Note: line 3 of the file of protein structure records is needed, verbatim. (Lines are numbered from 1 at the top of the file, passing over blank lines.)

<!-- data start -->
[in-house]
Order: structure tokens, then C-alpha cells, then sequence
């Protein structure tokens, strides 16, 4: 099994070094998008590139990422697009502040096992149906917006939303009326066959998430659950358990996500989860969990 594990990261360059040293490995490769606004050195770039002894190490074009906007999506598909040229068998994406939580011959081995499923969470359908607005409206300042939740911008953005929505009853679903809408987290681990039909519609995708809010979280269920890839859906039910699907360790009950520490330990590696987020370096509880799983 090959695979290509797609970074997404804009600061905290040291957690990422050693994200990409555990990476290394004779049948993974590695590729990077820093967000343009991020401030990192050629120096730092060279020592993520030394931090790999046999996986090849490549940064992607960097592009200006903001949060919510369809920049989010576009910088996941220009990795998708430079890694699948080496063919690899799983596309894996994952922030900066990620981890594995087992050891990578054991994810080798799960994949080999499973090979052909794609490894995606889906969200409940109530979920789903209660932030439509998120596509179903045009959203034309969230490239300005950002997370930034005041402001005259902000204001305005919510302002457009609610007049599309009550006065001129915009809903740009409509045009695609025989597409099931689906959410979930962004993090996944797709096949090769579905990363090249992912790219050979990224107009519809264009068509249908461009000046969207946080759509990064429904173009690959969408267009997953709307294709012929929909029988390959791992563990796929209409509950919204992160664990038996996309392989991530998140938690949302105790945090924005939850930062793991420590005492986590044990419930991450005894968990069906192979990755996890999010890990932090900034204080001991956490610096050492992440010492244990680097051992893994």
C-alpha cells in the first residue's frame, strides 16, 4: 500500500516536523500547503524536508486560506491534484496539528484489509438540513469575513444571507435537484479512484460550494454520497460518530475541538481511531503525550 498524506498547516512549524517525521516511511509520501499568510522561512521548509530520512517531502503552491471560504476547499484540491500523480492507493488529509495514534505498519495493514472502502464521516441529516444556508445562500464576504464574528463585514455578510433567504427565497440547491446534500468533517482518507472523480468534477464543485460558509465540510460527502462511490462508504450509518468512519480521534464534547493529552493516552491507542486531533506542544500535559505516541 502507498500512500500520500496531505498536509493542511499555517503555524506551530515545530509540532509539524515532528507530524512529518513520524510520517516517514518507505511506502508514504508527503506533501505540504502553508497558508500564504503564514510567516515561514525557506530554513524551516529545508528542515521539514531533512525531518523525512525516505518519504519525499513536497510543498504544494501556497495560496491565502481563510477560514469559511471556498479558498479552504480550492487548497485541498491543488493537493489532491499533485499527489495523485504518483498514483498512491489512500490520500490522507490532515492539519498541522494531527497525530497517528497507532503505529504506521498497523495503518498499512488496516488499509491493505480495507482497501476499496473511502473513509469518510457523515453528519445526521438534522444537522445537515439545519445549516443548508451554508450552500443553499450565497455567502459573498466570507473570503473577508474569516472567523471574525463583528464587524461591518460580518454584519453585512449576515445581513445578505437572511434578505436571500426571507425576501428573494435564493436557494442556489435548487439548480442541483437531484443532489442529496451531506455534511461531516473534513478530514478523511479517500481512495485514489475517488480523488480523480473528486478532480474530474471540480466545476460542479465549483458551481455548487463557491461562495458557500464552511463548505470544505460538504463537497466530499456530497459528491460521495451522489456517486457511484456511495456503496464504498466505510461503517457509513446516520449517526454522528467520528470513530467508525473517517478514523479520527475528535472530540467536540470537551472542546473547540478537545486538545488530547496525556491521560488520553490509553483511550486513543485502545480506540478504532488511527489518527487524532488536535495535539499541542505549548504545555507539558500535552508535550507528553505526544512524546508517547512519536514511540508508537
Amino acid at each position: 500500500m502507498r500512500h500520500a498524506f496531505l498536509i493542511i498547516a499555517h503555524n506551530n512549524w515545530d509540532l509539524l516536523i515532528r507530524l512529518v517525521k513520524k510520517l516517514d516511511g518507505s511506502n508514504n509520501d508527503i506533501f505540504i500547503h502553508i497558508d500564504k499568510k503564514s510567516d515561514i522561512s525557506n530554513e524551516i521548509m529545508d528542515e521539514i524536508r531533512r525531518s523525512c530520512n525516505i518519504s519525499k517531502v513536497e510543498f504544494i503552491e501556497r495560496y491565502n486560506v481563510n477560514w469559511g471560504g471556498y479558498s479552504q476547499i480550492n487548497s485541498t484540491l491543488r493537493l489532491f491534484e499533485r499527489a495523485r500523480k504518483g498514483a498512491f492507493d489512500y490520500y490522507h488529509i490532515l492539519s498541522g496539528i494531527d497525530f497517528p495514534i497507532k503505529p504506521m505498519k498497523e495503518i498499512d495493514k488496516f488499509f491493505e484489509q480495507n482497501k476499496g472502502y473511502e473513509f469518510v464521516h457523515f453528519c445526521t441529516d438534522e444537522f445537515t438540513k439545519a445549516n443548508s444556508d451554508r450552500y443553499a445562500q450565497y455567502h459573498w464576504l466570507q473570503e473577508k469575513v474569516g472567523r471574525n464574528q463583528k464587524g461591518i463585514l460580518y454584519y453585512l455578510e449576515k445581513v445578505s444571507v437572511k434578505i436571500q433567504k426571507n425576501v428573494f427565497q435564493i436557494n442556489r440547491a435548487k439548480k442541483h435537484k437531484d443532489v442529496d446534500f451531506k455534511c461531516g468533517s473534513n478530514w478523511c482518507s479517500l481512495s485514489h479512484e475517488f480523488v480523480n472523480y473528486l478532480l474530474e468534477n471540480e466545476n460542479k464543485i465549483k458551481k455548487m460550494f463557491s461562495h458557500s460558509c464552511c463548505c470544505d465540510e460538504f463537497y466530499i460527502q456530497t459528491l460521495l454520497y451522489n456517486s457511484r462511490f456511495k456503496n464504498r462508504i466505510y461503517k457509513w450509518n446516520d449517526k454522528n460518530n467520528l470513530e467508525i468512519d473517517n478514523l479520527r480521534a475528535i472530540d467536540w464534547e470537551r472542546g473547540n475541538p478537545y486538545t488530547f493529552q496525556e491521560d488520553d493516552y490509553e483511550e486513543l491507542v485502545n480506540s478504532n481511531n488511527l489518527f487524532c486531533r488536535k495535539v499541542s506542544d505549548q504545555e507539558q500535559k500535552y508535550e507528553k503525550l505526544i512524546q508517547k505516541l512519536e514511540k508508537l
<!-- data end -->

């Protein structure tokens, strides 16, 4: 099994070094998008590139990422697009502040096992149906917006939303009326066959998430659950358990996500989860969990 594990990261360059040293490995490769606004050195770039002894190490074009906007999506598909040229068998994406939580011959081995499923969470359908607005409206300042939740911008953005929505009853679903809408987290681990039909519609995708809010979280269920890839859906039910699907360790009950520490330990590696987020370096509880799983 090959695979290509797609970074997404804009600061905290040291957690990422050693994200990409555990990476290394004779049948993974590695590729990077820093967000343009991020401030990192050629120096730092060279020592993520030394931090790999046999996986090849490549940064992607960097592009200006903001949060919510369809920049989010576009910088996941220009990795998708430079890694699948080496063919690899799983596309894996994952922030900066990620981890594995087992050891990578054991994810080798799960994949080999499973090979052909794609490894995606889906969200409940109530979920789903209660932030439509998120596509179903045009959203034309969230490239300005950002997370930034005041402001005259902000204001305005919510302002457009609610007049599309009550006065001129915009809903740009409509045009695609025989597409099931689906959410979930962004993090996944797709096949090769579905990363090249992912790219050979990224107009519809264009068509249908461009000046969207946080759509990064429904173009690959969408267009997953709307294709012929929909029988390959791992563990796929209409509950919204992160664990038996996309392989991530998140938690949302105790945090924005939850930062793991420590005492986590044990419930991450005894968990069906192979990755996890999010890990932090900034204080001991956490610096050492992440010492244990680097051992893994």